Referring to the drawings in detail, wherein like numerals are used to indicate like elements throughout, there is shown in FIGS. 1 and 2 a hand-portable endoscopy system and a single hand-portable housing 10 for storing the system in accordance with a preferred embodiment of the present invention. As seen, the housing 10 stores the endoscopy system and allows the endoscopy system to be transported by hand to a patient (not shown). Since the housing 10 and the endoscopy system are hand-portable, it is preferable that the housing 10 include one or more handles 12 to allow the housing 10 to be carried with relative ease. In addition, or in the alternative, the housing 10 may be provided with other means to enhance portability. For example, appropriate wheels (not shown) may be positioned at the base of the housing 10, the housing 10 may be placed on a rolling cart, or the housing 10 may be positionable on a hand truck or the like, among other things, all without departing from the spirit and scope of the present invention.

Once the housing 10 has been moved to and positioned at an appropriate location adjacent a patient, the housing 10 is opened to expose the endoscopy system such that an endoscopic procedure may be performed on the patient. In the preferred embodiment of the present invention, the endoscopic procedure is a direct examination in connection with a swallowing assessment of a patient. However, one skilled in the art will recognize that other types of endoscopic procedures may be performed without departing from the spirit and scope of the present invention. For example, the endoscopic procedure may be a colonoscopy, a peniloscopy, a hysteroscopy, or a bronchoscopy, among other things.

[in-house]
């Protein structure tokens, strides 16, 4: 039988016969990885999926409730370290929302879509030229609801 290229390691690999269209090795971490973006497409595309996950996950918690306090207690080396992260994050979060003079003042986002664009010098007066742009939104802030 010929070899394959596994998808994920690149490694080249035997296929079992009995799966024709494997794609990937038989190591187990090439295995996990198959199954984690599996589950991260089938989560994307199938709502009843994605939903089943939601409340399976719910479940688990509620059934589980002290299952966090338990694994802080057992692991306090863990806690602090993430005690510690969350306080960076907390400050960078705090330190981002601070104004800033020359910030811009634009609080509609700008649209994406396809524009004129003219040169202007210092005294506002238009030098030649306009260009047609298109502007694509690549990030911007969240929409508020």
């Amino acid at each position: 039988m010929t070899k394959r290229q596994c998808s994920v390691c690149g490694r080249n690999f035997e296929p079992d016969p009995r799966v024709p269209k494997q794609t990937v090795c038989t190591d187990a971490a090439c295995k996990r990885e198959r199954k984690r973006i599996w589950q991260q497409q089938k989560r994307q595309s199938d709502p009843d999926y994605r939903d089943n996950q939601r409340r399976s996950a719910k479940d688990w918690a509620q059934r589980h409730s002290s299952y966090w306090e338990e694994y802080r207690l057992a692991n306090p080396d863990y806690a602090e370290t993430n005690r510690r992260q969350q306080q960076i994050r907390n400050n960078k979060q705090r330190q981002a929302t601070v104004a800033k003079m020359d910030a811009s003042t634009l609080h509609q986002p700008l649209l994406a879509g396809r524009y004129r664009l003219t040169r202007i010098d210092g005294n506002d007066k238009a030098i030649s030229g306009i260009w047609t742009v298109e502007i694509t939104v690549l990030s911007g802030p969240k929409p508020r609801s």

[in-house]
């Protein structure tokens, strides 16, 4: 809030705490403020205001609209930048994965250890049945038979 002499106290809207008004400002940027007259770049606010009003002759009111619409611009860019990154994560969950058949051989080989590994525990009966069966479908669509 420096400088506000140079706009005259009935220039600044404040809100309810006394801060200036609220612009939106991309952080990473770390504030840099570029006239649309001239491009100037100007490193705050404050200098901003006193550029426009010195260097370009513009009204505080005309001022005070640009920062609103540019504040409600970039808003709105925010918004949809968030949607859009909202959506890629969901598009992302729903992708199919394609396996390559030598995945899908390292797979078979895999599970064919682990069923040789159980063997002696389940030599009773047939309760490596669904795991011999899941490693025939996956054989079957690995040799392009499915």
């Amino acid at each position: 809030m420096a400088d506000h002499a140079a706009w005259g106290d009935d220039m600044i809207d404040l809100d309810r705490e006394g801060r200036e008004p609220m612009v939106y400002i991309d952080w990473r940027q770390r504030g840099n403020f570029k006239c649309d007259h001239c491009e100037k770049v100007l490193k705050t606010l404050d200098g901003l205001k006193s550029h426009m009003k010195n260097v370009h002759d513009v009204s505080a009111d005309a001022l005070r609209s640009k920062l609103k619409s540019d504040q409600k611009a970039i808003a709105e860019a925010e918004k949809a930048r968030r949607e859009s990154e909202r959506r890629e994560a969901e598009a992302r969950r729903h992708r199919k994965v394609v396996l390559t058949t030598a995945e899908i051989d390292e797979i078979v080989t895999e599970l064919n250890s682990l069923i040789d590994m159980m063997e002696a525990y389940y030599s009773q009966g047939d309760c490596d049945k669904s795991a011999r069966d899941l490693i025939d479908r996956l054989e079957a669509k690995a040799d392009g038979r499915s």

As seen in FIG. 1, the housing 10 has a pair of panels 14 that fold out to expose the interior of the housing 10. However, one skilled in the art will recognize that any of a plurality of opening devices may be employed in the housing 10 without departing from the spirit and scope of the present invention. For example, the panels 14 may instead be replaced by a single panel, by a roll-up panel, or by a detachable panel, among other things. As seen, the handle 12 is positioned on one of the panels 14.

In the preferred embodiment of the present invention, the housing 10 has three general areas or compartments: an endoscope housing compartment 16, a video housing compartment 18, and a power supply housing compartment 20. As one skilled in the art will appreciate, the configurations of the compartments 16, 18, 20, may be functionally defined according to size and other requirements, and the compartments 16, 18, 20 may be physically defined by any of several compartment-forming schemes, all without departing from the spirit and scope of the present invention. For example, each compartment 16, 18, 20, may be defined in an internal metal housing positioned within the housing 10, where each compartment 16, 18, 20 can be individually opened for access to and/or repair of individual components therein.